No, I didn't create my pesto in the authentic grinding method. But I was more than happy with the results of breaking tradition.
Spicy Fettuccine with Pesto
(adapted from Working Mother)
2 cups loosely packed fresh basil leaves, plus extra for garnish
2 large green chiles, seeded (only use 1 1/2 if you're not a fan of spicy foods)
1 small clove garlic
3 tablespoons pine nuts
1/3 cup exra-virgin olive oil
3 1/2 ounces feta or goat cheese, coarsely crumbled
freshly ground pepper
8 ounces fresh or frozen peas, thawed
14 ounces fettuccine
freshly grated parmesan (optional)
1. Place basil, chiles, garlic and a large pinch of salt in a food processor; process until coarsely chopped.
2. Toast nuts in a small dry pan over low heat, shaking occasionally until golden on both sides, about 2-3 minutes. Transfer to basil mixture in food processor and process until coarsely chopped. Add half of the oil and process until almost smooth; transfer to a bowl. Add remaining oil and the feta and stir to combine. Add salt and pepper to taste.
3. Bring a small saucepan of water and a large pot of salted water to a boil. Add peas to small saucepan and simmer 5 minutes if fresh, 3 minutes if thawed; drain. Add pasta to large pot and cook according to package directions; drain and return to pot. Immediately add 2-3 dollops of pesto and the peas to pasta and toss until pasta is well-coated (I added the entire mixture to make sure the pasta was well-coated). Serve with a sprinkling of Parmesan cheese.
Monday, August 4, 2008
On Saturday, I woke up with a smile on my face and an intense craving for pancakes. I used to have a deep love for the warm fluffies until a friend of mine said (in a sickeningly-sweet-I-go-to-the-gym-six-days-a-week sort of way) "You know that pancakes have absolutely no nutritional value, don't you?" Banana-nut pancakes haven't tasted the same since.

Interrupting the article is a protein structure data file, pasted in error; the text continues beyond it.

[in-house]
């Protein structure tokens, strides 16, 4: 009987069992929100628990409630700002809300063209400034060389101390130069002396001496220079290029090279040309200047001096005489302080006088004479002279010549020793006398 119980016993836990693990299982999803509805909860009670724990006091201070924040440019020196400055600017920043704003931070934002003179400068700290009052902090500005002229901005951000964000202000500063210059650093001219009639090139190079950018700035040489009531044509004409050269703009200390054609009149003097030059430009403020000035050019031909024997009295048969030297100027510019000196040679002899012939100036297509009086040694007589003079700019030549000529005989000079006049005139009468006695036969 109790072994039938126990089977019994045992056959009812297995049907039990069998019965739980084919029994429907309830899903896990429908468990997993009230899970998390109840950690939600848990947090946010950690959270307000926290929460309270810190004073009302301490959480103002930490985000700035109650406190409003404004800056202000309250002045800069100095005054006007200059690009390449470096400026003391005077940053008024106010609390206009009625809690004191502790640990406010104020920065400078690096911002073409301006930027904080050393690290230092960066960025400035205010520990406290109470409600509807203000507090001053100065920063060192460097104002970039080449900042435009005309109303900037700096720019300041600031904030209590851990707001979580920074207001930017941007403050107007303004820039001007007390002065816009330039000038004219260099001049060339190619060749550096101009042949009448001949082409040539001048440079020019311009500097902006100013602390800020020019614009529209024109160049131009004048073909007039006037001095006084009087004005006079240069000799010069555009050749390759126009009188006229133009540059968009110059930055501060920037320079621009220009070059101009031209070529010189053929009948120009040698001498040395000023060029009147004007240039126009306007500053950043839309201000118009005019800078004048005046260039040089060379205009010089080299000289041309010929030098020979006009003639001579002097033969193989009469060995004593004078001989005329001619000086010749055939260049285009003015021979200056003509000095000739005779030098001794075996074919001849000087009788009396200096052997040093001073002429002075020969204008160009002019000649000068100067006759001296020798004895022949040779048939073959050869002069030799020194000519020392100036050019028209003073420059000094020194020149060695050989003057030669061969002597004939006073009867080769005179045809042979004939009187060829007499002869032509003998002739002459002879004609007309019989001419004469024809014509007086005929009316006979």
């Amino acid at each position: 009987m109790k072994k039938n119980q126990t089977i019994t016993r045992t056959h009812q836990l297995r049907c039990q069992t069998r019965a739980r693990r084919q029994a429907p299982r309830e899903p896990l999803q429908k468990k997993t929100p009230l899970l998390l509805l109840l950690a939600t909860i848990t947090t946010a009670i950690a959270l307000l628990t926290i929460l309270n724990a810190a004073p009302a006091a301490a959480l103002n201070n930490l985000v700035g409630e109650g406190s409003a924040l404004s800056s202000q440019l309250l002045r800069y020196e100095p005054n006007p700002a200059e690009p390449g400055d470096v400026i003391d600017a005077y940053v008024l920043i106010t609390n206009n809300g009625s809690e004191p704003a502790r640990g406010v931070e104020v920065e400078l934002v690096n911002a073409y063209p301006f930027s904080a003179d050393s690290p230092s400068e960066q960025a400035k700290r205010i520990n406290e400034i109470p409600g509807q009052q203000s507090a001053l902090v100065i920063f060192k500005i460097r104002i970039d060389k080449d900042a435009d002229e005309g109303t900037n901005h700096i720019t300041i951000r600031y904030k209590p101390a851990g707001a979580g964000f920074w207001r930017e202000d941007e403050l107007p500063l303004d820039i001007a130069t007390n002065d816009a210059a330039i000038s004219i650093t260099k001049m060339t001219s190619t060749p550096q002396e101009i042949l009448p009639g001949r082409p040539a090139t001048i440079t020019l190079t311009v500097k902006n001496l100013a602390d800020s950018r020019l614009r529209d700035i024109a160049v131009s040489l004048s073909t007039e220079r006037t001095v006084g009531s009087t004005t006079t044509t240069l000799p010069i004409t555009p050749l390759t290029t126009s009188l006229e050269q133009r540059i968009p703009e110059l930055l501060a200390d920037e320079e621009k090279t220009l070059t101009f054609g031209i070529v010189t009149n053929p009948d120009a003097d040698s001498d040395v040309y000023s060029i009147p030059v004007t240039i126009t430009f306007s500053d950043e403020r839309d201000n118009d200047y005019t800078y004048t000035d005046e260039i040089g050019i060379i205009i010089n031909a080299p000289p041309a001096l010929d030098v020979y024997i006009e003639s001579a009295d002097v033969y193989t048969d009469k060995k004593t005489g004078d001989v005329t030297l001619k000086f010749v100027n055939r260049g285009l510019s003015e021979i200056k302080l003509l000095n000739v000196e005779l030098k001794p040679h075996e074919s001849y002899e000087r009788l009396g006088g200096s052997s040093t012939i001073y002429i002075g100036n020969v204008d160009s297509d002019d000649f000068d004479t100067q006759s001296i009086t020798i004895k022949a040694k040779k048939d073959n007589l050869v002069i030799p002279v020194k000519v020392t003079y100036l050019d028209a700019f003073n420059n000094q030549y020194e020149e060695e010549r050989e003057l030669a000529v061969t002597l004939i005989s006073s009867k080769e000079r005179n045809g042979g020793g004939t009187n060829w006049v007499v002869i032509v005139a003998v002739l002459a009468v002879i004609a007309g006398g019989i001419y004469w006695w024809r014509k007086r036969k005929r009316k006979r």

But tossing all love-hatred of carbs aside, I decided to whip up some cakes. As a nod to my pals over at The Second Pancake, I was thinking about that first satisfying pancake for the cook. Unfortunately, a not-so-deft flip ended up with my pancake on the floor. Another couple of flips introduced my feet and forearms to a couple of splashes of hot batter. Lovely.
Round pancakes are a dish that somehow I haven't mastered yet. Sure, they are fluffy and comforting with whipped butter and organic syrup -- but never round. They usually end up as some strange variation between an oval and an amoeba. I once made Swedish pancakes that looked more like a bacteria than a pancake. But they were delicious.
Despite all of her cooking deficiencies, my mother can make perfectly round pancakes every time. I may be able to make fettuccine with fresh pesto (come back in a couple of days for that), create salmon recipes and experiment with fruit and fresh greens, but I can't make a round pancake to save my life. I can do complicated, but it's the simple things that get me twisted.
I wonder if that's a sign?
My mom's pancake recipe (which also works great for waffles):
1 cup of flour
2 tbs. of oil
3 tsp. of baking powder
1/2 tsp. of salt
1 tbs. of sugar
1 cup of milk
1. Mix dry ingredients together in a bowl.
2. In a separate beat and the egg and add the milk.
3. Mix dry and wet ingredients together until smooth. Once all mixed together, add oil to the mixture. If you want to make fruity pancakes, add berries or bananas at this time.
4. On a lightly oiled griddle or skillet over medium heat, spoon 2 tbs. of batter to make one pancake. Flip when it bubbles in the middle.
5. Repeat until done. Voila!